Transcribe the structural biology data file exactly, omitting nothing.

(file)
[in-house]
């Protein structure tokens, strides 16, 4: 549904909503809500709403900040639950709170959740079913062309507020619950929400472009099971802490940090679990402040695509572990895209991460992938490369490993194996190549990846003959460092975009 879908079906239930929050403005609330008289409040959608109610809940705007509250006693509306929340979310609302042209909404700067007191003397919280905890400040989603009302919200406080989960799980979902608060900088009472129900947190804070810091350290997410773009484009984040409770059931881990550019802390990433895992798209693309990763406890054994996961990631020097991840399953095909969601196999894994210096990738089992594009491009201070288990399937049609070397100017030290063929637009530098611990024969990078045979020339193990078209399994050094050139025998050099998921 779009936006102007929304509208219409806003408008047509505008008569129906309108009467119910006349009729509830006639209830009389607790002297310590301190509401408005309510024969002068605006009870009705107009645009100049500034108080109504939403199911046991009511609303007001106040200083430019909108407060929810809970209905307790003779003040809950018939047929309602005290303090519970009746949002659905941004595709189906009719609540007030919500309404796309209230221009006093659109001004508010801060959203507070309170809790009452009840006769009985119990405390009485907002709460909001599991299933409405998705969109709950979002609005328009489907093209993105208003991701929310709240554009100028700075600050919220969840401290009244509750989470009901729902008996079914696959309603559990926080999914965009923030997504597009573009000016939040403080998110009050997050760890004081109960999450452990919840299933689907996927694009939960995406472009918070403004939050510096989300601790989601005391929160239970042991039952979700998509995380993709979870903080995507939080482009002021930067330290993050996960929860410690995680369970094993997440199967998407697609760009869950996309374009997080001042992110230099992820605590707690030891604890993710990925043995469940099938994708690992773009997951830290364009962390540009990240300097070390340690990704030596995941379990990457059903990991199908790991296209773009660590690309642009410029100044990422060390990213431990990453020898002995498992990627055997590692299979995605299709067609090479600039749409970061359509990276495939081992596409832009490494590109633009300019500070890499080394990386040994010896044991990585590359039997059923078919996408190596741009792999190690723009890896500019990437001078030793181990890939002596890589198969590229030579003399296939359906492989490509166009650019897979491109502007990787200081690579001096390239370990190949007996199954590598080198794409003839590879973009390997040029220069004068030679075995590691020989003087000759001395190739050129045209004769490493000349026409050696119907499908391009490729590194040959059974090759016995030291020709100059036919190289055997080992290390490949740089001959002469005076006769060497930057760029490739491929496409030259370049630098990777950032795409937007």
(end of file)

[in-house]
């Protein structure tokens, strides 16, 4: 549904909503809500709403900040639950709170959740079913062309507020619950929400472009099971802490940090679990402040695509572990895209991460992938490369490993194996190549990846003959460092975009 879908079906239930929050403005609330008289409040959608109610809940705007509250006693509306929340979310609302042209909404700067007191003397919280905890400040989603009302919200406080989960799980979902608060900088009472129900947190804070810091350290997410773009484009984040409770059931881990550019802390990433895992798209693309990763406890054994996961990631020097991840399953095909969601196999894994210096990738089992594009491009201070288990399937049609070397100017030290063929637009530098611990024969990078045979020339193990078209399994050094050139025998050099998921 779009936006102007929304509208219409806003408008047509505008008569129906309108009467119910006349009729509830006639209830009389607790002297310590301190509401408005309510024969002068605006009870009705107009645009100049500034108080109504939403199911046991009511609303007001106040200083430019909108407060929810809970209905307790003779003040809950018939047929309602005290303090519970009746949002659905941004595709189906009719609540007030919500309404796309209230221009006093659109001004508010801060959203507070309170809790009452009840006769009985119990405390009485907002709460909001599991299933409405998705969109709950979002609005328009489907093209993105208003991701929310709240554009100028700075600050919220969840401290009244509750989470009901729902008996079914696959309603559990926080999914965009923030997504597009573009000016939040403080998110009050997050760890004081109960999450452990919840299933689907996927694009939960995406472009918070403004939050510096989300601790989601005391929160239970042991039952979700998509995380993709979870903080995507939080482009002021930067330290993050996960929860410690995680369970094993997440199967998407697609760009869950996309374009997080001042992110230099992820605590707690030891604890993710990925043995469940099938994708690992773009997951830290364009962390540009990240300097070390340690990704030596995941379990990457059903990991199908790991296209773009660590690309642009410029100044990422060390990213431990990453020898002995498992990627055997590692299979995605299709067609090479600039749409970061359509990276495939081992596409832009490494590109633009300019500070890499080394990386040994010896044991990585590359039997059923078919996408190596741009792999190690723009890896500019990437001078030793181990890939002596890589198969590229030579003399296939359906492989490509166009650019897979491109502007990787200081690579001096390239370990190949007996199954590598080198794409003839590879973009390997040029220069004068030679075995590691020989003087000759001395190739050129045209004769490493000349026409050696119907499908391009490729590194040959059974090759016995030291020709100059036919190289055997080992290390490949740089001959002469005076006769060497930057760029490739491929496409030259370049630098990777950032795409937007």